The advent of new puppy is also attached to the internet – in a slightly-but-not-really roundabout sort of way. The woman who brought Raubahn to me was someone I met through the Facebook of a good friend from high school – she seemed quite sane and interesting in the comments she left on his statuses, so I decided to risk “New Human” and sent a friend request.

I will likely never cease to be glad that I did, or glad that she responded positively.

The internet: sometimes there is treasure, and sometimes disaster strikes.

The internet is sometimes a brilliant Cave of Wonders (that doesn’t actually collapse on your head.)  (Most of the time.)

Teas, Cocoas, and Coffees (Oh My!)

Most of the work here has been the behind-the-scenes sort that you don’t see much about. (Although I did get around to listing our new rooibos chai – Red Son Chai.)

We’ve been focused on getting things named, making labels,getting photos taken, batch-sizing blends, etc…  All the work that is required to get a tea to the point where it can be unleashed upon the world.

I’ve learned that Mister Tea should continue to take our photos. I manage decently, but not with anywhere near the skill and precision.

We did finally do some experimentation with grinding down cinnamon for one of our projects. We’ve wanted to create a cinnamon cocoa for quite some time, and having learned that we could simply use ground cinnamon gave us hope. However, it turns out that our spice grinder doesn’t create a fine enough powder for our purposes. Next step towards cinnamon cocoa will require waiting until our next supply order – where I will acquire some cinnamon powder, and then we shall continue our experimentation.

There will be several more new tea posts, so watch this space for details.

Entertainment:  The Final Frontier

We’ve had a number of fun excursions to one of our favorite local shops:  Pen & Pad. For people who love to write, it is a wonderful candy store.

Pens of all types and kinds, inks in a rainbow of colours, and journals and stationary that will make you melt, if you’ve the right slant for that sort of thing.

Mister Tea reconnected with one of his oldest friends a bit back, and among the things she and I share – is a love of pens, specifically fountain pens.

One of our excursions to Pen & Pad was specifically to introduce her to it, as it had escaped her notice prior. (She lives in one of the more far-flung sections of Albuquerque, while we actually live within walking distance of the glorious temptation that is Pen & Pad.)

I think she both loves us for the introduction and winces because of it.

On one of the other excursions she enabled Mister Tea’s first real fountain pen. It seems as if he has fallen prey to the bug that is good writing tools. Time will tell if he ends up collecting inks, borrowing mine, or sticking with cartridges.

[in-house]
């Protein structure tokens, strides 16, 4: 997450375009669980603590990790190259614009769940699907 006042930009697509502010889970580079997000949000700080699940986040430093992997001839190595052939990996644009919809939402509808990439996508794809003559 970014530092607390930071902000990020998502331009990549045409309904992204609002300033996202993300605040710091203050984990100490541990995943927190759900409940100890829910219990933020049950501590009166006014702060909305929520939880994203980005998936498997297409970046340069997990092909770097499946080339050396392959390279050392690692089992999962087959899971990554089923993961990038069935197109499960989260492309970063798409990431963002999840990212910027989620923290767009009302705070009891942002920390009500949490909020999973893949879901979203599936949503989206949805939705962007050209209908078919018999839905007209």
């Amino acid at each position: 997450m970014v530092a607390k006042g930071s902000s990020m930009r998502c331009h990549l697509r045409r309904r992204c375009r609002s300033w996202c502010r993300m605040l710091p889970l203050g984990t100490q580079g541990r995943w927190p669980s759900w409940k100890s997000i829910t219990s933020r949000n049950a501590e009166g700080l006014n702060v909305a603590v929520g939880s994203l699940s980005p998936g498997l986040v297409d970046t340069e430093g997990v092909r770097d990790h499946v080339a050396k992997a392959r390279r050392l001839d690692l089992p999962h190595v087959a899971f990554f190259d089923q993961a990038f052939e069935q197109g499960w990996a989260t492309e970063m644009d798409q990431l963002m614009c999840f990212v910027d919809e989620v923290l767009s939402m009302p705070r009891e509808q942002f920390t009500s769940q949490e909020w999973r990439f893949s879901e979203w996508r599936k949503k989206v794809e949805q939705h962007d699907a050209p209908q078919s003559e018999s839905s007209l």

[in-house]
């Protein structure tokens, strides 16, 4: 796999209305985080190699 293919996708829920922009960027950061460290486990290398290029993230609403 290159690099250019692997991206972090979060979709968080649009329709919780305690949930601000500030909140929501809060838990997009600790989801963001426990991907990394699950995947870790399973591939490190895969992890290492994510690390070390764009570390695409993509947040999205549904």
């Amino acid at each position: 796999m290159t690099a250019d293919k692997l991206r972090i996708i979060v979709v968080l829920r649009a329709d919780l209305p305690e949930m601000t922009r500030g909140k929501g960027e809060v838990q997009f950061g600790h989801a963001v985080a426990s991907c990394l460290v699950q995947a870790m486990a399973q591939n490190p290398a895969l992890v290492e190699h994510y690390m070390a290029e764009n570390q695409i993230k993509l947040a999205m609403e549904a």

Pen & Pad was where I picked up my first Lamy Safari. Prior to that pen I had always assumed that fountain pens would be incredibly fragile – things that you had to treat with the same kind of extravagant caution you would a harp – and thus things I should never touch.

My first Safari cured me of these assumptions.

It went through the wash several times, got run over by my Jeep at least twice…  what finally killed it was exuberant puppy teething.  (Not Raubahn – it was Domino who ate that particular pen.)  Learned recently that I may be able to replace the part that was chewed.  Planning on remembering to take that old soldier pen to Pen & Pad to see if that is the case on our next excursion.

One of the days we managed to meet up with this friend started with a lunch, continued with some pen and ink happiness, and ended with a spur-of-the-moment tabletop RPG. We started an interesting story together, the three of us, and I am hoping we manage to make time to continue it soon. I love tabletop role-playing games. When at their best, they are an exercise in shared story-telling.  The GM is the primary author, of course, but your players create their own threads, and choose which of the things you spin out in front of them to pursue – sometimes expanding sections of your world you hadn’t originally intended on building into brilliant additions to the whole.

Far and beyond the best part of our relaxation and fun times since the last updates post was finally being able to meet my friend, Kristina. (Mother of Danes, Saver of Lives, Wrangler of Puppies (Human and Canine), Magnet for Lost Furry Critters, Reader of Books, and…  the dear and cherished friend who brought Raubahn to us. There’s been mention of her in prior updates posts, as well as in the post about our Ravendane Chai.)

The day she was driving out here was surreal. There was this amazing thing that was going to happen, and it didn’t seem possible that it was actually happening, and I spent a large chunk of the day wondering if I was hallucinating or dreaming.